Excerpt from wikipilipinas: The origin of the term bayanihan can be traced from a common tradition in Philippine towns where community members volunteer to help a family move to a new place. The process involves literally carrying the house to its new location. This is done by putting bamboo poles forming a strong frame to lift the stilts from the ground and carrying the whole house with the men positioned at the ends of each pole.


To maximize the ground activities, a plaza sits on the base of the building which is raised 3-storeys high to create a seamless ground city line filled with community activities. The design of the plaza encourages the community to interact, sit, walk, cycle, meander, and play where it is imagined as a natural surface without curbs and crossings, allowing pedestrians to move through the entire space freely. Reinforced with a structural core with supporting stilts, the proposed Civic Center creates a floating environment liberating the ground of dense lifestyle. These components are re-imagined to mimic the “Bayanihan” experience.


Accessible from all sides, this Civic Center will provide spaces for a community library, a learning center, barangay and local government offices, a co-working hall where workspaces are provided for a ‘new generation of mobile workers’, a lecture auditorium, and a multi-purpose exhibition gallery. Located at the second and third levels, the community activity center is designed as a central learning complex for the district’s community.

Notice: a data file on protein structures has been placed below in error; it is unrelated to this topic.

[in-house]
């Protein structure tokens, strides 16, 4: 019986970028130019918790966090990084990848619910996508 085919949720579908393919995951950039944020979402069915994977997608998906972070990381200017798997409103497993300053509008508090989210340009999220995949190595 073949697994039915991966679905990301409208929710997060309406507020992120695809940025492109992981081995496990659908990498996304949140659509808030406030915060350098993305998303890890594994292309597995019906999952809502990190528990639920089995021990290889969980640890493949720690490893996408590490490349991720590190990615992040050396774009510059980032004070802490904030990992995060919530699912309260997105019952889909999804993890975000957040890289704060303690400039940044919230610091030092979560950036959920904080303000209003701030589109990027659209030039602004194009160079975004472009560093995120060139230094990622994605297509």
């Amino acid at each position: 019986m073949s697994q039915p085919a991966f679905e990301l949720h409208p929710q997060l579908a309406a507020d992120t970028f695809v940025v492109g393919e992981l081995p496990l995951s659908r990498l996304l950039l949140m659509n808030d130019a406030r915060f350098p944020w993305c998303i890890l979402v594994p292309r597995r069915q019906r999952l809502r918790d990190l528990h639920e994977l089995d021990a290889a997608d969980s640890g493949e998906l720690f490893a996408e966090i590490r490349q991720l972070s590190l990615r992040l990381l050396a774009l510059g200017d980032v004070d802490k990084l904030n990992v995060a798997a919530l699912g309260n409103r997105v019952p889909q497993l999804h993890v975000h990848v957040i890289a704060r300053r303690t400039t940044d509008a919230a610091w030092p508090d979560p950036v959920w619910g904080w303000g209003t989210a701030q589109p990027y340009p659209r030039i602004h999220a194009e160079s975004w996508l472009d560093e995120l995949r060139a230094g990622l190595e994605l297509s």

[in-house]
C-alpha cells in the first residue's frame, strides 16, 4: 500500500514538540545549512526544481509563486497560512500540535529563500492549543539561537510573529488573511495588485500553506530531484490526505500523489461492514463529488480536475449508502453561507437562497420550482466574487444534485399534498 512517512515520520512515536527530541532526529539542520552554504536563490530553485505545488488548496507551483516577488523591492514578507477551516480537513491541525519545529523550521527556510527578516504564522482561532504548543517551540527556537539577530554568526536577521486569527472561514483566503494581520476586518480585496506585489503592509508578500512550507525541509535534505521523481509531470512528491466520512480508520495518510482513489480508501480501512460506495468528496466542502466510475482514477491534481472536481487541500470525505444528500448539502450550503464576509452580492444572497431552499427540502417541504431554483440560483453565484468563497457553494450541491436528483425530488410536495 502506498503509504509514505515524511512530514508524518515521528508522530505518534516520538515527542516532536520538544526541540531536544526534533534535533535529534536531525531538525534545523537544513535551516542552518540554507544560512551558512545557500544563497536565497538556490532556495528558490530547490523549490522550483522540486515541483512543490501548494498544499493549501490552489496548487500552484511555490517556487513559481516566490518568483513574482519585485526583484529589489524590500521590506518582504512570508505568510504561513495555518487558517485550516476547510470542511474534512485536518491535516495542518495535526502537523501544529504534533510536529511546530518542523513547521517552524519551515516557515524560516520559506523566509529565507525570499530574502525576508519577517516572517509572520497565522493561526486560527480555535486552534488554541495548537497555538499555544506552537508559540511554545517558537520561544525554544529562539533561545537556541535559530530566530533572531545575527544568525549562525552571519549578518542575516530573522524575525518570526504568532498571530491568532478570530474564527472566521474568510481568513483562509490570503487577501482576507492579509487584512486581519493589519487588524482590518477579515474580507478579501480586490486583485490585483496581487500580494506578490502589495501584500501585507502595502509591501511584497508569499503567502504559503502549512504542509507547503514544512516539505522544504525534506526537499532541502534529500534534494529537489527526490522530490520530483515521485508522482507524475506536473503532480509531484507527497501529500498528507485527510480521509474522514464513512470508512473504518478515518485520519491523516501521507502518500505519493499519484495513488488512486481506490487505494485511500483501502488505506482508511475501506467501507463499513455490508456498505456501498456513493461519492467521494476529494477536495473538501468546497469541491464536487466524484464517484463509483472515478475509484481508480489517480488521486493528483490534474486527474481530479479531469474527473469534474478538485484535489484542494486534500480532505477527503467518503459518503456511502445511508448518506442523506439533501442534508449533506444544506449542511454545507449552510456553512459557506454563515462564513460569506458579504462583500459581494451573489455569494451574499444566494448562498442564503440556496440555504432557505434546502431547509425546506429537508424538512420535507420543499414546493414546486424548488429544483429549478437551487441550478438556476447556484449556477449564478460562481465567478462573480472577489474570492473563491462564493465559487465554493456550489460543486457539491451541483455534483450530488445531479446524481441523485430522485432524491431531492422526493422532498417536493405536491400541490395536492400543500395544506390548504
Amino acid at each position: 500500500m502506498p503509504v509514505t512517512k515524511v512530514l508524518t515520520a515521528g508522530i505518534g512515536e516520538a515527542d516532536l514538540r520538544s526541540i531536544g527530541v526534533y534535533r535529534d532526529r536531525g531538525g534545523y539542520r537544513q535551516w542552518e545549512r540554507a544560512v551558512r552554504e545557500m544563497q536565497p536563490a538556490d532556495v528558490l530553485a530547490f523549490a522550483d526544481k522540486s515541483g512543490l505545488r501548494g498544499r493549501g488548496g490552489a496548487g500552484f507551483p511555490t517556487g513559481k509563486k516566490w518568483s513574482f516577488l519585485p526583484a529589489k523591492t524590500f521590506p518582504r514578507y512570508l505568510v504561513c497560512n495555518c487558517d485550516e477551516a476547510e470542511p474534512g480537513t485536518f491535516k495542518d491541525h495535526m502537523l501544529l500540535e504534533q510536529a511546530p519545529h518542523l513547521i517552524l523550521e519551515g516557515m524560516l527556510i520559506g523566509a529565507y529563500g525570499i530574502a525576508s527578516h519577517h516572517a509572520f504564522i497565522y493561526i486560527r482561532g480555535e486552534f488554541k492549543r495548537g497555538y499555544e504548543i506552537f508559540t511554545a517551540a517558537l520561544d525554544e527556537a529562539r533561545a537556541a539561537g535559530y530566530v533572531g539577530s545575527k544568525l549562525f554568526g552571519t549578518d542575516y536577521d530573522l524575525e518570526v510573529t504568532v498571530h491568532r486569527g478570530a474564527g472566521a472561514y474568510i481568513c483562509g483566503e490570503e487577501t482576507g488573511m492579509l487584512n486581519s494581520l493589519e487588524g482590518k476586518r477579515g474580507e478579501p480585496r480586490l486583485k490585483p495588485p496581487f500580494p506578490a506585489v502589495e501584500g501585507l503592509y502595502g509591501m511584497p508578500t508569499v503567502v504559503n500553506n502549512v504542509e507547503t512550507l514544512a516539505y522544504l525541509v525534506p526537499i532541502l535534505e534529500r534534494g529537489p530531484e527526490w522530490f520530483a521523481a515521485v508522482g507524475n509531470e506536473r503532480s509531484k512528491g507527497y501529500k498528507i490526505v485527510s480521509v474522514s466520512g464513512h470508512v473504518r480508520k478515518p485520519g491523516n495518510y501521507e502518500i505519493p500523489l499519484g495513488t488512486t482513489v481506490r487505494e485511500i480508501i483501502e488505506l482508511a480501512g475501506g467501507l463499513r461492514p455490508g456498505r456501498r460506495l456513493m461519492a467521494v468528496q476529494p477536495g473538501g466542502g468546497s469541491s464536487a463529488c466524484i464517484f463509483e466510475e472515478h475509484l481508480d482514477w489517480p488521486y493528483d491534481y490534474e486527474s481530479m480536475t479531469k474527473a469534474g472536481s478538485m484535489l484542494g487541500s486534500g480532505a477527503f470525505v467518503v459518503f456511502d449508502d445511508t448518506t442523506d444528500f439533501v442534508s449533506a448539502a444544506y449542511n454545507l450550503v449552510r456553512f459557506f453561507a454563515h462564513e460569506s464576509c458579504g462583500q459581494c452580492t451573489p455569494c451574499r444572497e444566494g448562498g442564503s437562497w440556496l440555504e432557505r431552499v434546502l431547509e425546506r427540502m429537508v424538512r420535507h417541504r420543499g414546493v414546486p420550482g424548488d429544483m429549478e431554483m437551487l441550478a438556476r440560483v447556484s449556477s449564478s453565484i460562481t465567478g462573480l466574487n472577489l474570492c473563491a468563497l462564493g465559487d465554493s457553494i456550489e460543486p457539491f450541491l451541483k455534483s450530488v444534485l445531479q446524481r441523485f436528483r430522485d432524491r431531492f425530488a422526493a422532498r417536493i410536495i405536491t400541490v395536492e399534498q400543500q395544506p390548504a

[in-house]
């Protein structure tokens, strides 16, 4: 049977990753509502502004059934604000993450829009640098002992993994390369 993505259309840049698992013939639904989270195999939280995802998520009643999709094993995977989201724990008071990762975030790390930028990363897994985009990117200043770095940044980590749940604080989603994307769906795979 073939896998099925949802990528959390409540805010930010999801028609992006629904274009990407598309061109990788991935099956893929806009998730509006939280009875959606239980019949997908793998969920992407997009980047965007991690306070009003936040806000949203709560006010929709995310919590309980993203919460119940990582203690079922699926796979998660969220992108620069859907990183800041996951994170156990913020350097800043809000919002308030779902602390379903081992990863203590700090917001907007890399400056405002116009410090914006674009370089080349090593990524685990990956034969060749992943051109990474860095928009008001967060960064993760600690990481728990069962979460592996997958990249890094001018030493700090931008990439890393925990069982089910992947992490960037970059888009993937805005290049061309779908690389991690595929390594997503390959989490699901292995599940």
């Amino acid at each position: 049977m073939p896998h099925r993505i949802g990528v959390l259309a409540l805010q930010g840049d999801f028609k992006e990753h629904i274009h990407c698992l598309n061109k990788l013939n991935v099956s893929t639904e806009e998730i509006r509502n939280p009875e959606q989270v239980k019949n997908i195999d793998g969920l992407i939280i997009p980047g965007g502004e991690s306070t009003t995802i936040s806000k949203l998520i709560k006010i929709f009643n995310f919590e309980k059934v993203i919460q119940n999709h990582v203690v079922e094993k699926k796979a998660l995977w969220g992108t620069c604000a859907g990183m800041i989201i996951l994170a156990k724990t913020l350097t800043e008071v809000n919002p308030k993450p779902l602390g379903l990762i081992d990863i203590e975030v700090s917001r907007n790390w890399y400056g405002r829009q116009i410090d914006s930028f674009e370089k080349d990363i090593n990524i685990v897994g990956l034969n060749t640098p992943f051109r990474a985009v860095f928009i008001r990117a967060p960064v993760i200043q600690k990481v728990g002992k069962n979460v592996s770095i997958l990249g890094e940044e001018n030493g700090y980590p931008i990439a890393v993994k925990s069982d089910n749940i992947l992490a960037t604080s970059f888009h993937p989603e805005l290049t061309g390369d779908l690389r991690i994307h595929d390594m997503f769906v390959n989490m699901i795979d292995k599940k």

In cities short of green spaces, an urban farm deck is essential where the community will be encouraged to produce, grow, and harvest their own food. The roof deck will be assembled with urban farming activities where the community can plant and grow ‘gardens’. Supporting the urban farm will be a “farm-to-table” commercial dining concept, where both the community and Civic Center staff can share ready-made meals. Produce from the community garden will be vended, prepared and cooked on the community canteen.


The development to build a satellite of walkable Civic Centers planted on a city at every 2-kilometer radius permits the omission of needed parking areas, where the development immensely decreases emission and pollution levels - giving the community with more life, less stress, and clearer air. While the Civic Center staff will be manned by the residents living within the peripheries, users of the center will also be coming from nearby areas. Bicycle racks are planned within the borders of the plaza, to service people who are visiting the Civic Center from farther areas.


BUILDING TECHNOLOGY The facade is inspired by a blinking eye which aids in acquiring, fixating and tracking visual stimuli. This concept resembles the Civic Center as a step towards developing smart, educated and high-value persons in the community.


The building block is wrapped with these ‘blinking eyes’ or modular cells capable of eliminating pollution. By creating this ‘cleansing’ façade, organic pollutants will be rehabilitated to clean air. The same modular cells will be created with a frosted, shimmery material which screens direct sunlight that will help cool the building.


Located at the basement level, a desalination tank processes storm water retention from landscaping and hard surfaces through swales and collection tanks enabling grey water restoration which and later re-used for outdoor irrigation.


Embedded with photovoltaic cells, the roof layers are applied through the deck, whereas vegetation trays composed of farming components help cool the levels below and reduce heat gain. Starting from the paved areas of the plaza to the upper level platforms - Piezoelectricity will be generated through charging pads under walkable areas to collect energy from continuing motion and vibrations. These technologies should give enough power to energize the Civic Center on a daily basis.

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Tatuí Apartment
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Tatuí Apartment

Apartments
São Paulo, Brazil - Build completed in 2017